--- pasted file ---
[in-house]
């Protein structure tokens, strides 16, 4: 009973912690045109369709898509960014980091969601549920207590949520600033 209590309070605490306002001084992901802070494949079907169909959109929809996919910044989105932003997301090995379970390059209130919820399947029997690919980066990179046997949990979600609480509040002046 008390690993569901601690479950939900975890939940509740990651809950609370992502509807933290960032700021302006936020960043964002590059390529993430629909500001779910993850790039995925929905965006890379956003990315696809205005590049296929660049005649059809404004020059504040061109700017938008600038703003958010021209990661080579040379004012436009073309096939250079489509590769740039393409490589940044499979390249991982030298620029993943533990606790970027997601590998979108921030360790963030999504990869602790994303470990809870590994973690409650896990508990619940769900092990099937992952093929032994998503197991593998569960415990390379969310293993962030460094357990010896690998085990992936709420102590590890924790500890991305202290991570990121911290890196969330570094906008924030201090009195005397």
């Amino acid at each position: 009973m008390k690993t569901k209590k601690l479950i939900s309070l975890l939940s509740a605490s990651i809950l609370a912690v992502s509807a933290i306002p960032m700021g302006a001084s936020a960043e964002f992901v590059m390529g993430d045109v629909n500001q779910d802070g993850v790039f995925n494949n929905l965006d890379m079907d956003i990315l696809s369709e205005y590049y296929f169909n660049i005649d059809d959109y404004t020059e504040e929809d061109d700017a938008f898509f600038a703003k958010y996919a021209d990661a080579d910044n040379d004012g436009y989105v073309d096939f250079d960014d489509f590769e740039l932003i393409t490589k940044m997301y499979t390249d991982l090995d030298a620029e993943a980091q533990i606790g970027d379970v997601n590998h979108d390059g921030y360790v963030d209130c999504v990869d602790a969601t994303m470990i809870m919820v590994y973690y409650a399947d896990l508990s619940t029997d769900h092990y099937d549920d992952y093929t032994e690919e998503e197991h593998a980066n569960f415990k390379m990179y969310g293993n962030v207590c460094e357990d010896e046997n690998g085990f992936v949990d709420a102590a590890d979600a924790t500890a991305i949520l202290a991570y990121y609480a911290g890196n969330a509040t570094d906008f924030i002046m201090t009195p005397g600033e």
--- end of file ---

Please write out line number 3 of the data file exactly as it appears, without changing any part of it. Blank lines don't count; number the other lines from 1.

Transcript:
């Amino acid at each position: 009973m008390k690993t569901k209590k601690l479950i939900s309070l975890l939940s509740a605490s990651i809950l609370a912690v992502s509807a933290i306002p960032m700021g302006a001084s936020a960043e964002f992901v590059m390529g993430d045109v629909n500001q779910d802070g993850v790039f995925n494949n929905l965006d890379m079907d956003i990315l696809s369709e205005y590049y296929f169909n660049i005649d059809d959109y404004t020059e504040e929809d061109d700017a938008f898509f600038a703003k958010y996919a021209d990661a080579d910044n040379d004012g436009y989105v073309d096939f250079d960014d489509f590769e740039l932003i393409t490589k940044m997301y499979t390249d991982l090995d030298a620029e993943a980091q533990i606790g970027d379970v997601n590998h979108d390059g921030y360790v963030d209130c999504v990869d602790a969601t994303m470990i809870m919820v590994y973690y409650a399947d896990l508990s619940t029997d769900h092990y099937d549920d992952y093929t032994e690919e998503e197991h593998a980066n569960f415990k390379m990179y969310g293993n962030v207590c460094e357990d010896e046997n690998g085990f992936v949990d709420a102590a590890d979600a924790t500890a991305i949520l202290a991570y990121y609480a911290g890196n969330a509040t570094d906008f924030i002046m201090t009195p005397g600033e």